OCBC tipped a buying opportunity in Singapore’s property developers, saying the drops in their share prices don’t reflect solid fundamentals.
“Demand factors remain largely robust, from both the perspective of land purchases by developers and demand for property by consumers,” OCBC said on Tuesday in a note titled “Cheap just got cheaper.”
The FTSE ST Real Estate Holding and Development Index (FSTREH) is down nearly 5 percent year-to-date, trading at a blended forward price-to-book ratio of 0.62 times, well below its 10-year average of 0.79 times, it noted.
“We view valuations as compelling,’ OCBC said.
It noted that sales launches this year have mostly seen “healthy take-up rates.” OCBC also raised its Singapore residential price growth forecast to 8-12 percent this year, up from 3-8 percent due to the firm physical demand.
But it also lowered its private sales transaction projection to 10,000-12,000 units from 12,000-15,000, based on the current run rate.
OCBC pointed to two concerns that may have dampened interest in Singapore property developers’ shares: potential government cooling measures and potential oversupply.
With vibrant “animal spirits” in the property market, the market may be concerned the government may issue fresh tightening measures, it said.
“While it is difficult to predict whether further government measures would be introduced, we note that the official URA private residential price index has only increased 5.5 percent from the recent trough in the second quarter of 2017,” it said. “Hence, further data points may be needed before the next course of action is taken, in our view.”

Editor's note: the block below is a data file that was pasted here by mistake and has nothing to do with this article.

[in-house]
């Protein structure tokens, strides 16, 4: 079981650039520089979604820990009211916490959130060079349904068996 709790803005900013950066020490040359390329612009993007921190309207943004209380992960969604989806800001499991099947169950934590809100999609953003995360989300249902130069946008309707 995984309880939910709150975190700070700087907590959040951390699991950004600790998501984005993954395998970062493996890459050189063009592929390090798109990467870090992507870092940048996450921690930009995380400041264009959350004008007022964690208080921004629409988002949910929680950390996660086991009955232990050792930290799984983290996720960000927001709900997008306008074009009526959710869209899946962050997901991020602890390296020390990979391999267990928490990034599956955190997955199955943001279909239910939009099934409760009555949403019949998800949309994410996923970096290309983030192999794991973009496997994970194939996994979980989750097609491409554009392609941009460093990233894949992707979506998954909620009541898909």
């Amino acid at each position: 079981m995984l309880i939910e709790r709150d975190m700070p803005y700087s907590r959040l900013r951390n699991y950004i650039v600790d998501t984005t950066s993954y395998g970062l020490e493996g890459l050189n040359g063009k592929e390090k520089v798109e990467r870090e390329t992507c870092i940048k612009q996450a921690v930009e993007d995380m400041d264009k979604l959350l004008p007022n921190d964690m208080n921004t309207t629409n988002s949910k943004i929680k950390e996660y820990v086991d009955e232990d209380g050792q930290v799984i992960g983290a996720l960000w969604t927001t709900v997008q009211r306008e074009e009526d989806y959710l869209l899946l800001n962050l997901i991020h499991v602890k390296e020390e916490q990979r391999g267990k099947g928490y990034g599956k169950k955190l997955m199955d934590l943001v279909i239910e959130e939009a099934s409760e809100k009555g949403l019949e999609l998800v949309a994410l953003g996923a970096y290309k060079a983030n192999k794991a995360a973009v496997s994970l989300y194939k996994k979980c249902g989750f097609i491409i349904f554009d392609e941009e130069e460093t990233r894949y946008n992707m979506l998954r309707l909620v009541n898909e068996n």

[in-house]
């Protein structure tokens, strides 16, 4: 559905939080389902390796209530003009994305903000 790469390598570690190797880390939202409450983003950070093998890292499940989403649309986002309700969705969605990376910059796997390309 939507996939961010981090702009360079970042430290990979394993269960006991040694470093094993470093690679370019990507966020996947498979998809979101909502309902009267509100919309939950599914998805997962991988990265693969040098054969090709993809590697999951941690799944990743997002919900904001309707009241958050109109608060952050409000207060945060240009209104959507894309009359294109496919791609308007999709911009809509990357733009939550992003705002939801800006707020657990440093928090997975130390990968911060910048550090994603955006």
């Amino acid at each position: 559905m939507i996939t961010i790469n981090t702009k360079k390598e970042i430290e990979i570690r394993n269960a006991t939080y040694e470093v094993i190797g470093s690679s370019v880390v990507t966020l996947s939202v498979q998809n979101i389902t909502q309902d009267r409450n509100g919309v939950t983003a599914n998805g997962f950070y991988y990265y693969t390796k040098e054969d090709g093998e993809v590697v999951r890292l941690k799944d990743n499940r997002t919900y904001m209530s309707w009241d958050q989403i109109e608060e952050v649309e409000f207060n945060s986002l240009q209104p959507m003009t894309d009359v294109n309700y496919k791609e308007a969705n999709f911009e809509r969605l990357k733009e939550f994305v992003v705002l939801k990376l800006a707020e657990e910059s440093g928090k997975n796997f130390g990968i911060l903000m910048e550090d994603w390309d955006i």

In addition, with public housing, or HDB, resale prices still on a downtrend, any potential measures would need to be “carefully calibrated,” it noted.
Concerns of potential oversupply are “valid,” OCBC said, but added that it’s likely manageable.
It noted URA data shows 44,261 units in the supply pipeline at the end of the first quarter, including executive condominiums (EC), which are a public-private hybrid housing model, with the potential supply of another 20,100 units, including ECs, from government land sales and en bloc sale sites.
“Notwithstanding this expected increase in supply, we note that a significant proportion of this potential pipeline will only come on-stream from 2021,” it said, noting that while total unsold inventory may have risen, the lion’s share don’t have pre-requisites for sale yet.
The number of resident households has also been growing by at least 2.0 percent a year over 2013-17, it noted; “we believe this
will put the market in a better position to absorb the upcoming supply.”
OCBC kept an Overweight on the Singapore residential sector, moving UOL Group to the top of its top picks list, followed by City Developments and CapitaLand.